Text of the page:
The fetal-maternal interface across species: from comparative embryology to multicellular systems

The tissue microenvironment cooperates with intrinsic molecular regulators to model cell identity and plasticity. In the Gerri lab, we are interested in studying how cell lineages are established, and how they communicate with each other and the surrounding microenvironment to build an organ. Our goal is to understand how the environmental cues and the neighbouring tissues influence early cell fate decisions, and how progenitor cells interpret these signals and react, thereby affecting their surroundings. We aim to study a very enigmatic process of mammalian reproduction: the development of the placenta. By investigating the formation of the fetal placental progenitors and their interactions with the maternal tissues, we hope to understand the principles orchestrating this unique biunivocal crosstalk regulating cell specification and differentiation in two distinct organisms. 

To achieve these fundamental questions, we leverage mammalian preimplantation embryos, genetics and quantitative confocal imaging. In addition, we are also using 3D organoid culture systems, live imaging and microfluidics to model placenta development in vitro.

To gain further mechanistic insights, we would also like to collaborate closely with biophysicists as well as computer scientists at the MPI-CBG and the Dresden Campus.

We believe that understanding the interplay between cell fate specification, external microenvironmental cues and tissue scale forces is essential to uncover the principles underlying robust organ morphogenesis during development.

Selected publications

* joined first author # joined corresponding author

Claudia Gerri, Afshan McCarthy, Gregorio Alanis-Lobato, Andrej Demtschenko, Alexandre Bruneau, Sophie Loubersac, Norah M E Fogarty, Daniel Hampshire, Kay Elder, Phil Snell, Leila Christie, Laurent David, Hilde Van de Velde, Ali A Fouladi-Nashta, Kathy K Niakan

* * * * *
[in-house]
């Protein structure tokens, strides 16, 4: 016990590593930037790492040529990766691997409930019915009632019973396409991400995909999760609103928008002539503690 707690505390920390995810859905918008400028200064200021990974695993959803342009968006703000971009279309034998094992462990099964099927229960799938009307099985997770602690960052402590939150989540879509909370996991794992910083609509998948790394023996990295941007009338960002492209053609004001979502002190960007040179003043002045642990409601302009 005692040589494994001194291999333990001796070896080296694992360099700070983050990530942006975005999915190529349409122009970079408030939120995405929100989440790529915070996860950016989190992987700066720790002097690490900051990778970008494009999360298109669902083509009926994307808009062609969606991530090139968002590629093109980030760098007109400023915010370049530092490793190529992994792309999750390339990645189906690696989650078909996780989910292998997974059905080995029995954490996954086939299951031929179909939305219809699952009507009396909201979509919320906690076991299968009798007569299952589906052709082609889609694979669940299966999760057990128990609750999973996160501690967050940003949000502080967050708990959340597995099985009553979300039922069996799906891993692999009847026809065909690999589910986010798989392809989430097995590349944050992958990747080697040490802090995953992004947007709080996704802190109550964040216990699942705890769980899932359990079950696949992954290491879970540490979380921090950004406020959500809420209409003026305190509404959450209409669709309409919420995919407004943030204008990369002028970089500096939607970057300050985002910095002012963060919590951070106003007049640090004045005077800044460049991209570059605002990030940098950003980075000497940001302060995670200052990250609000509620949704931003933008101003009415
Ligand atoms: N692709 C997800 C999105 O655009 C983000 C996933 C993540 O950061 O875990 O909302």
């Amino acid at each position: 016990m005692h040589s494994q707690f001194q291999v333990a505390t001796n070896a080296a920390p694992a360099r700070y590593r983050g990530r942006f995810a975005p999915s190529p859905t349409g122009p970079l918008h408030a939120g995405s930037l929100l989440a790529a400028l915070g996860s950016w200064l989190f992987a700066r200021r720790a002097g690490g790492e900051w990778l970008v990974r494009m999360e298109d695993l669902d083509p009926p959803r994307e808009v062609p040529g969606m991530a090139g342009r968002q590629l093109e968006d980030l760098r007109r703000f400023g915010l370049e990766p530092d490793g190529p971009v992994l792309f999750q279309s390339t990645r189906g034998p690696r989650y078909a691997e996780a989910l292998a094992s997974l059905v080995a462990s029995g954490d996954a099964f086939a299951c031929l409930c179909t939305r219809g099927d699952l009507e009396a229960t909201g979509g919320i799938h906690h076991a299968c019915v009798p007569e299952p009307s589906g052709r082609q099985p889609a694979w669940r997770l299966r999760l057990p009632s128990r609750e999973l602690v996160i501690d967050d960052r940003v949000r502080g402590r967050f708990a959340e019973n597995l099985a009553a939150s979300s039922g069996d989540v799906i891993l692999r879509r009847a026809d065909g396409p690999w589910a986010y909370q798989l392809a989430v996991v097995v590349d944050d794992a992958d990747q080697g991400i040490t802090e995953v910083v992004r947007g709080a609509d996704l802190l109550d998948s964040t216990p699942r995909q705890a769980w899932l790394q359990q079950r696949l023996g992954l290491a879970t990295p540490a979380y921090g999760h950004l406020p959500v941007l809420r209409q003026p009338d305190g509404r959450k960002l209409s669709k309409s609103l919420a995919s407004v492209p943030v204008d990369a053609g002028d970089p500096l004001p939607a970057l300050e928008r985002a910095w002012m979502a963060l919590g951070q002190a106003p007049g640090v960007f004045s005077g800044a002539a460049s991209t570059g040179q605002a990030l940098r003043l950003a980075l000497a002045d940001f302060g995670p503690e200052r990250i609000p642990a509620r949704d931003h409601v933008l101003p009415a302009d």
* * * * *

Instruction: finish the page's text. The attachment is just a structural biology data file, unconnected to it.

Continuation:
Initiation of a conserved trophectoderm program in human, cow and mouse embryos.
Nature, 587(7834) 443-447 (2020)
Current understandings of cell specification in early mammalian pre-implantation development are based mainly on mouse studies. The first lineage differentiation event occurs at the morula stage, with outer cells initiating a trophectoderm (TE) placental progenitor program. The inner cell mass arises from inner cells during subsequent developmental stages and comprises precursor cells of the embryo proper and yolk sac1. Recent gene-expression analyses suggest that the mechanisms that regulate early lineage specification in the mouse may differ in other mammals, including human2-5 and cow6. Here we show the evolutionary conservation of a molecular cascade that initiates TE segregation in human, cow and mouse embryos. At the morula stage, outer cells acquire an apical-basal cell polarity, with expression of atypical protein kinase C (aPKC) at the contact-free domain, nuclear expression of Hippo signalling pathway effectors and restricted expression of TE-associated factors such as GATA3, which suggests initiation of a TE program. Furthermore, we demonstrate that inhibition of aPKC by small-molecule pharmacological modulation or Trim-Away protein depletion impairs TE initiation at the morula stage. Our comparative embryology analysis provides insights into early lineage specification and suggests that a similar mechanism initiates a TE program in human, cow and mouse embryos.